The extensive collection of Trimble family antiques and artifacts on display in the Evergreen Farmhouse Museum speaks to the significance of the 240-year-old farm and reveals the folklife of those who lived it. The farmhouse became a museum in 1993 and is now an important part of the Evergreen Heritage Center.

View the Farmhouse Museum movie vignette HERE.  We also created a museum catalog, which can be viewed HERE.

The Evergreen Heritage Center is recognized by the Maryland Historical Trust (1976) and listed on the National Register of Historic Place  since 2015. The historical significance of the property is its role in and contribution to the successful settlement of western Allegany County beginning in the late 1700s when it was part of Washington County.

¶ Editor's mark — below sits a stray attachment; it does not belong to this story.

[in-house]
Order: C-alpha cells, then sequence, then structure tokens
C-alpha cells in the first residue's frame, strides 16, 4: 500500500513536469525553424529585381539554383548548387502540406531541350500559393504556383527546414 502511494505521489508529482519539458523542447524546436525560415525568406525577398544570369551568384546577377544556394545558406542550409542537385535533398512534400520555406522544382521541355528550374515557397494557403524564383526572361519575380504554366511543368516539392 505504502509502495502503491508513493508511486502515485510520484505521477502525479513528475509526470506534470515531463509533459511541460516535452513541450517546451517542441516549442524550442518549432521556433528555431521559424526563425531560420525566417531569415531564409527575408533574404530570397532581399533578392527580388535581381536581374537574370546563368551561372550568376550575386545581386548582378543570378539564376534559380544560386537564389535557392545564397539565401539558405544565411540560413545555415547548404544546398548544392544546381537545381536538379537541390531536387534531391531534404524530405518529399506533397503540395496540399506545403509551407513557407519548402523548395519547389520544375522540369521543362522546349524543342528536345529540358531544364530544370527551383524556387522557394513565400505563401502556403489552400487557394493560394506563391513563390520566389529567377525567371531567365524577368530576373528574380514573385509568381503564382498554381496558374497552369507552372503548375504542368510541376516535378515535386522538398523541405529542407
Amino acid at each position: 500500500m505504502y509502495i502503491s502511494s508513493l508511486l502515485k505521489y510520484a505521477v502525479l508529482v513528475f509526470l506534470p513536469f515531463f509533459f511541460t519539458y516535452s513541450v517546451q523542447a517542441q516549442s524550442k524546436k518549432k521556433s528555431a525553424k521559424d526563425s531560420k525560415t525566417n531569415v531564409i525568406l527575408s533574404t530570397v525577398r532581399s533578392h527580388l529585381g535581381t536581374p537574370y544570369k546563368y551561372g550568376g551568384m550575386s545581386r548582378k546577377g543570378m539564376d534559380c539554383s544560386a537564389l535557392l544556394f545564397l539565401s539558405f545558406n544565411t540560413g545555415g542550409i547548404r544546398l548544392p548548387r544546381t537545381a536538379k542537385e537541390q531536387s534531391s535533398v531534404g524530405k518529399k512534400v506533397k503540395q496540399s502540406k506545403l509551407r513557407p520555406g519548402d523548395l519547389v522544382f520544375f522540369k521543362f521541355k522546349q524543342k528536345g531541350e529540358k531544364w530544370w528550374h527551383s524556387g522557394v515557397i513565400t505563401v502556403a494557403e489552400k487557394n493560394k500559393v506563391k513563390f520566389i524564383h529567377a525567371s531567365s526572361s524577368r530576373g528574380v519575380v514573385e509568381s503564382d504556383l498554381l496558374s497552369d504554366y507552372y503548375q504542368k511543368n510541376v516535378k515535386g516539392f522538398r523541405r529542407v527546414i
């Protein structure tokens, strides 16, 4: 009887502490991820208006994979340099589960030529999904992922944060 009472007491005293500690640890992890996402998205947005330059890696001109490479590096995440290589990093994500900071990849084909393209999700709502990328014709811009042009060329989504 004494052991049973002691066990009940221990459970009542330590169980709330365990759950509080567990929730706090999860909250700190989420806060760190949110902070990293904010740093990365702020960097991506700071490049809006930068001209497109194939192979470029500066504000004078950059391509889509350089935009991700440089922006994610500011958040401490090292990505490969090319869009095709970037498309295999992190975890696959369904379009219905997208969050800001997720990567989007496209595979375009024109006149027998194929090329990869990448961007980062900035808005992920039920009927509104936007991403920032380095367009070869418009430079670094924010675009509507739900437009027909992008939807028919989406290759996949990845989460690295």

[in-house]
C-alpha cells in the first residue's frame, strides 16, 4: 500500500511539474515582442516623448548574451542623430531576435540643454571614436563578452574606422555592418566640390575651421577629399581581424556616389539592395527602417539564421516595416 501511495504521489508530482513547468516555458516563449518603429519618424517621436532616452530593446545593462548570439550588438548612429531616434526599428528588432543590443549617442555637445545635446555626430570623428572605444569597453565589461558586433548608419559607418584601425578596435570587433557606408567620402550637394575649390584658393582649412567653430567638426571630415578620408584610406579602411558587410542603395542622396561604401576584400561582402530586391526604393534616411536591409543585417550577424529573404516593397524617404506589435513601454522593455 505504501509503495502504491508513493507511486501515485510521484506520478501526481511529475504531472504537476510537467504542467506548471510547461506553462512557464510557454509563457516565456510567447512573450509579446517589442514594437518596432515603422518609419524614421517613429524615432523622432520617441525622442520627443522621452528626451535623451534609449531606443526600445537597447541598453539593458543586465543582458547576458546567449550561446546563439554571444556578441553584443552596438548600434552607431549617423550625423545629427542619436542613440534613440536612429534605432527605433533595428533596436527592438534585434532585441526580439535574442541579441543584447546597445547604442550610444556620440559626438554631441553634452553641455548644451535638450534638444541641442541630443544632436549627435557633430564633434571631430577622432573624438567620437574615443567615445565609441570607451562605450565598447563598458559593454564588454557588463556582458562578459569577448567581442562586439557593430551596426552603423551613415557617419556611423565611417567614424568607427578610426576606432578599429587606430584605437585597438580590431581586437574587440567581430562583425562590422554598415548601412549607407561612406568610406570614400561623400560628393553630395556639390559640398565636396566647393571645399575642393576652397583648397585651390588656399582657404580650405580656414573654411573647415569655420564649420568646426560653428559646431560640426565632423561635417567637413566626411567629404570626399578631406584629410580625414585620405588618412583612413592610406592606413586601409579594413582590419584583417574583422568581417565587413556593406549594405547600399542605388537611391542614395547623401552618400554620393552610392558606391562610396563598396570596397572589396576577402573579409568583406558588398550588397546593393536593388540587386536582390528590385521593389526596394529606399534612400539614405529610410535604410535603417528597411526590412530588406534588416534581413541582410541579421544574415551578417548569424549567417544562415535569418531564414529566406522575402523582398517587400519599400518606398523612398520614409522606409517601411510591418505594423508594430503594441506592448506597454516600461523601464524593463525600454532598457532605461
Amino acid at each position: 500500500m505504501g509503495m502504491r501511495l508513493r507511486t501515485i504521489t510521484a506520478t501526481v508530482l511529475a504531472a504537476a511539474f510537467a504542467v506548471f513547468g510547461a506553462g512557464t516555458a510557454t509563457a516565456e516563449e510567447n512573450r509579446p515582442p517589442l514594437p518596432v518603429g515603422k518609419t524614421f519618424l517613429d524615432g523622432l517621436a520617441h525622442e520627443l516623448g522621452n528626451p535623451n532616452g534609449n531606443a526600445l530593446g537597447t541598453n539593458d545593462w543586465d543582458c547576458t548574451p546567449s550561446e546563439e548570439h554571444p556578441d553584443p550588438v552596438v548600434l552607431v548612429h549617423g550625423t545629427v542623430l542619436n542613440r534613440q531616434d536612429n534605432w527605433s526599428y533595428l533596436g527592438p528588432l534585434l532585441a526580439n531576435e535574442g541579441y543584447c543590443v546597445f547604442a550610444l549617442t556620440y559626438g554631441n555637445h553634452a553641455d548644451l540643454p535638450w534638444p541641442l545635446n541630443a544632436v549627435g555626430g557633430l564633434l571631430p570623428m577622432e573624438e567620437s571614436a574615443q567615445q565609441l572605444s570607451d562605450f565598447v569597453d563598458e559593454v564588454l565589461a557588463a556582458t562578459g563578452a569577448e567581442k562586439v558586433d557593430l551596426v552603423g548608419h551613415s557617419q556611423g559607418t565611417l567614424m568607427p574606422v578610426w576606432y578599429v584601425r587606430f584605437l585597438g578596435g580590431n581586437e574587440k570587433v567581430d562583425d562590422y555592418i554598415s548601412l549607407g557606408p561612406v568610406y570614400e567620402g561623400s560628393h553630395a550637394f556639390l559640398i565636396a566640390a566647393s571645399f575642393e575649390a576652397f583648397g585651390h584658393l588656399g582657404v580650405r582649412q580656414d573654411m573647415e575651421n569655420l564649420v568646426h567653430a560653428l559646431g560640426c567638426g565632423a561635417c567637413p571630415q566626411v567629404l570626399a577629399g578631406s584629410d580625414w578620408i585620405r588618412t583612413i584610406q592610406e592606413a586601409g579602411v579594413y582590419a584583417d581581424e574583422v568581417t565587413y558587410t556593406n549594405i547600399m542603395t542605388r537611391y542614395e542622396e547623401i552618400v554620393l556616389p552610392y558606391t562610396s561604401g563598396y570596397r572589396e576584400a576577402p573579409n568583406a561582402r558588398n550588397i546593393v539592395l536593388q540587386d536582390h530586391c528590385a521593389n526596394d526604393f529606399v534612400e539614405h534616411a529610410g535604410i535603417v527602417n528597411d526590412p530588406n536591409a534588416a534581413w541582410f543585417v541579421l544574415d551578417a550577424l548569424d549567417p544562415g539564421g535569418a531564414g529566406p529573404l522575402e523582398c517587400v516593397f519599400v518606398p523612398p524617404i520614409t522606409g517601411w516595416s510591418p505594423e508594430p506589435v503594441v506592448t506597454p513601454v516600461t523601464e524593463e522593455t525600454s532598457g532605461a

The Trimbles had migrated north from the Shenandoah Valley in the late 1700s and had settled on Federal Hill near Edward Grimes, the first owner of the land that would one day be known as Evergreen. The Trimbles acquired the Winter’s property in 1869 and re-modeled the house to create a large Victorian mansion. They also continued Federal Hill’s history of farming and participated in the region’s booming coal industry.